In my previous post I tried to show why Craig’s argument that Roman governors on (widely!) isolated occasions showed clemency to prisoners (those not sentenced to death) has no relevance to the question of whether Jesus, condemned to crucifixion for treason against the Roman state, would have been allowed a decent burial, contrary to Roman practice.   The “clemency” argument – even in the sources that Craig himself cites, only seems to show that in cases that were completely unlike that of Jesus himself, Roman governors could on rare occasions be merciful and/or bribed.

Craig goes on to say that this clemency was extended to the burial of executed criminals.  Now in theory, this should be relevant to the question of whether Pilate showed mercy on Jesus by allowing his body to be buried on the day of his execution.  But when you actually look at the evidence, once again it is not just irrelevant to Craig’s argument, it actually supports the *opposite* view that is opposite to the one Craig wants to argue.  See for yourself:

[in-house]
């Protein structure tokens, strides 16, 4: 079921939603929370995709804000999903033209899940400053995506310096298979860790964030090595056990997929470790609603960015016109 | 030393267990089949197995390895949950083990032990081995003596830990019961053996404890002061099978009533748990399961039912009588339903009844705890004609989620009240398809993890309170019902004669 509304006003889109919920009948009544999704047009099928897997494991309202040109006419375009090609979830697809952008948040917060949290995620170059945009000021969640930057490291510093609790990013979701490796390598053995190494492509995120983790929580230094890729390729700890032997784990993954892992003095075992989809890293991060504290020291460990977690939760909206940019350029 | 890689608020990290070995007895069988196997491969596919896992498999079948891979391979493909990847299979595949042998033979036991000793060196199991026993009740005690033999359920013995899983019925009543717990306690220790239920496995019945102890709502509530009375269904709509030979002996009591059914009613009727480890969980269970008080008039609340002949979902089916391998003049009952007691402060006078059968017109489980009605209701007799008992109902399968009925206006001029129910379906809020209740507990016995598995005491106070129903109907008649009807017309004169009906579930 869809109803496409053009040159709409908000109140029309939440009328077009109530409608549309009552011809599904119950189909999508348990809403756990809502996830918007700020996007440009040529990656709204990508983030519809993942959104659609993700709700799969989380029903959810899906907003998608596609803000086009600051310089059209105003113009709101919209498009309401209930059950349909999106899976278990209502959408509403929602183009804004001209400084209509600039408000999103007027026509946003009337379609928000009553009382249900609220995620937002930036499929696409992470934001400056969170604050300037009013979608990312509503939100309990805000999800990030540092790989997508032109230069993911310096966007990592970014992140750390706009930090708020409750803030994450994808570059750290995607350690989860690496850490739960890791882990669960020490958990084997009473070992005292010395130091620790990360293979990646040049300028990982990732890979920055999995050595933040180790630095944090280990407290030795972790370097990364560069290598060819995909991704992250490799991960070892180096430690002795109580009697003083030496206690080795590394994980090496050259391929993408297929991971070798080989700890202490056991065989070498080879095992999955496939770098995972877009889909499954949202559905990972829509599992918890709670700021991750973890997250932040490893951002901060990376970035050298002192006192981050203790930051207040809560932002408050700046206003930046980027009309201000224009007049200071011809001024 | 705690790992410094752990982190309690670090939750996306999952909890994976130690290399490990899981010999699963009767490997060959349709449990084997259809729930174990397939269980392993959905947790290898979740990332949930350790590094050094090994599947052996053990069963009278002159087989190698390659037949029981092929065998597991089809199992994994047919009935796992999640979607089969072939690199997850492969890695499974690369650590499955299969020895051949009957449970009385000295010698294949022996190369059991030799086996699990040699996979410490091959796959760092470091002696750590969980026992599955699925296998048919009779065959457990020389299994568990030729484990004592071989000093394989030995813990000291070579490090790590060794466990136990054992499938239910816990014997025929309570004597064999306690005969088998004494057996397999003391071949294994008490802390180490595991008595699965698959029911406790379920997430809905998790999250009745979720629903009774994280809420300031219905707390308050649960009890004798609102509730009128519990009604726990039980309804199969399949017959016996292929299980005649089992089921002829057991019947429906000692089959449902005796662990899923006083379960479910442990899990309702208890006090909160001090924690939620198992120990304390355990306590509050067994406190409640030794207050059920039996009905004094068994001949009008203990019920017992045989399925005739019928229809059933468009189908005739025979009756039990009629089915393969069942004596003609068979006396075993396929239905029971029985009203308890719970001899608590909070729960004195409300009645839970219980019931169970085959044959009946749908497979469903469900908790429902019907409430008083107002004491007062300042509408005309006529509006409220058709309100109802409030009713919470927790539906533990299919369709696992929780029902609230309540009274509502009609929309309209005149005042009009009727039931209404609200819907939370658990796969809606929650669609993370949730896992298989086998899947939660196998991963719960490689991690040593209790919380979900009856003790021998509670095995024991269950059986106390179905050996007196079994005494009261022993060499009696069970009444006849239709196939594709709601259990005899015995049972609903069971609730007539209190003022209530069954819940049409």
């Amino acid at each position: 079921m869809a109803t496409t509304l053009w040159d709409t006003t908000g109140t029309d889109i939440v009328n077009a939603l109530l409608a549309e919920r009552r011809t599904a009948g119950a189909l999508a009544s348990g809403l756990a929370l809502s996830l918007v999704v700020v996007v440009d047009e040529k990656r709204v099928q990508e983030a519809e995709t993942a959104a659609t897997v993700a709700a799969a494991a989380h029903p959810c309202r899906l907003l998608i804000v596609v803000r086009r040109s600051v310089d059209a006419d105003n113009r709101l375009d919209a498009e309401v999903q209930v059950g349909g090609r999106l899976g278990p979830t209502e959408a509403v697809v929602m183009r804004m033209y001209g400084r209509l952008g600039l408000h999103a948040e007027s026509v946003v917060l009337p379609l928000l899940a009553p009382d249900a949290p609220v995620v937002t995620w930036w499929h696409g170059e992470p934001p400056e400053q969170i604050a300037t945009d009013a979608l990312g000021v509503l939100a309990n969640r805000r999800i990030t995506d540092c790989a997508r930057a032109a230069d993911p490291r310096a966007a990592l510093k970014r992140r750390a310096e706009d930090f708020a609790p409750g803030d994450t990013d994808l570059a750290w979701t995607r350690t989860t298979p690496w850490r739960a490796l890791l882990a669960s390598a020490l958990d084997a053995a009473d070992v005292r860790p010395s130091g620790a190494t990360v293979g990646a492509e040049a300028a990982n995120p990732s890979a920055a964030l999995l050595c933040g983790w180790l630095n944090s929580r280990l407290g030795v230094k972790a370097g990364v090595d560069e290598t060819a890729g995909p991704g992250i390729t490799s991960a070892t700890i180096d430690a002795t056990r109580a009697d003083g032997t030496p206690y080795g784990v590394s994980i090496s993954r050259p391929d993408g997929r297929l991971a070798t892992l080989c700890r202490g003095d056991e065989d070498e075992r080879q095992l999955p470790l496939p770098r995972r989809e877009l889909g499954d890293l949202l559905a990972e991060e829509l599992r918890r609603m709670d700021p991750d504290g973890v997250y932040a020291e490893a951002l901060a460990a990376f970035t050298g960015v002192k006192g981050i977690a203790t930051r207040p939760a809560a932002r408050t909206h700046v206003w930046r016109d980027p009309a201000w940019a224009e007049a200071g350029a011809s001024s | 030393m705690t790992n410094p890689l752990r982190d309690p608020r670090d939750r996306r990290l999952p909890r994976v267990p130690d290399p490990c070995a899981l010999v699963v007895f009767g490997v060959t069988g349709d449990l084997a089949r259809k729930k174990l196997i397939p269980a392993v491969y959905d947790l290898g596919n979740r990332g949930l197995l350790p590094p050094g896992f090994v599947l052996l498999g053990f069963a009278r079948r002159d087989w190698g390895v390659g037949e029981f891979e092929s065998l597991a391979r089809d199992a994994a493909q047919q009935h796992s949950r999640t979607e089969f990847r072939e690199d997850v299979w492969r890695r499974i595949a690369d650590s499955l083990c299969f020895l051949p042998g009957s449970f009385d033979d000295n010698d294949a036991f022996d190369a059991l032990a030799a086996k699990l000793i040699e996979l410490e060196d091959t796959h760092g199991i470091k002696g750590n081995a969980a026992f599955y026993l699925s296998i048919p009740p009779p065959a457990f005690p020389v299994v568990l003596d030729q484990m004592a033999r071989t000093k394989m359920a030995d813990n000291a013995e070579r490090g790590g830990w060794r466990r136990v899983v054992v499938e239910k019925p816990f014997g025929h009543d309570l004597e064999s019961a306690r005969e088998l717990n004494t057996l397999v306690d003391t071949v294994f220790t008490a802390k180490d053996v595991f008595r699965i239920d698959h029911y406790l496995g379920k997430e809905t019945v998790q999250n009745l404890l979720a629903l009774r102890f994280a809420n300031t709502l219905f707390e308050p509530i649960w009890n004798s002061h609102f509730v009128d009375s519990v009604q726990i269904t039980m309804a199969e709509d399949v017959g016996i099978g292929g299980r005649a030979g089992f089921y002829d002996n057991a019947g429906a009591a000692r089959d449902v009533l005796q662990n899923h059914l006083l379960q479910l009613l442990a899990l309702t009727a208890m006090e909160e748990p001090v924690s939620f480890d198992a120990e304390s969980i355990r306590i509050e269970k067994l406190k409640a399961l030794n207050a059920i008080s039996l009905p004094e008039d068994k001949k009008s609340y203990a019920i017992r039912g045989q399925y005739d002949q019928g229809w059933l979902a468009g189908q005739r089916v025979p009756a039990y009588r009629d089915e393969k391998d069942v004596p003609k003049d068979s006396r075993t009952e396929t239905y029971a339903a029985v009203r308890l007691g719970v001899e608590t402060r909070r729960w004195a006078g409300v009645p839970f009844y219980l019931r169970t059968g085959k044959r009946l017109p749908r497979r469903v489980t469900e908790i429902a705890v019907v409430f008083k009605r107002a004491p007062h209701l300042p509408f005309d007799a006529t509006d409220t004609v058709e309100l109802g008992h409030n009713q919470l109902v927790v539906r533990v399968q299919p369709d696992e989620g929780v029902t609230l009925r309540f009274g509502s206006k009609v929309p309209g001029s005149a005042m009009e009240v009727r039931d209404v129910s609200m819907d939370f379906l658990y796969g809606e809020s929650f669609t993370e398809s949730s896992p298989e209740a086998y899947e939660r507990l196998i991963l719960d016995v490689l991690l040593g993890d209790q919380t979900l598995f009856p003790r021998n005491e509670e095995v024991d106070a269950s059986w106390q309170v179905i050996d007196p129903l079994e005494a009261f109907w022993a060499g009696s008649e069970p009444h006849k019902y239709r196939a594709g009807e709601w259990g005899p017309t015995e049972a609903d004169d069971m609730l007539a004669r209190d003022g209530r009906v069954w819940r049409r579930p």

Craig claims “that Roman justice not only allowed for the executed to be buried, but it even encouraged it in some instances.”  That sounds promising for his own, traditional, view (so when I first read this, I was holding my breath!  What did I miss when doing my research?!?).  But then comes the “evidence” that he cites.  It is drawn from the summary of Roman law known as the Digesta.  Craig doesn’t tell his readers that this is the compilation of legal opinions made under the emperor Justinian  in the sixth century CE – that is, five hundred years (!) after the death of Jesus.  But it may not matter: the Digest is citing earlier rulings (in this particular case, a third century author who claims to be quoting a first century source – again Craig doesn’t tell us this somewhat complicated history of transmission).  And so there’s a good chance that in fact this ruling did apply in the first century.   Here’s what the ruling says, as Craig quotes it: 

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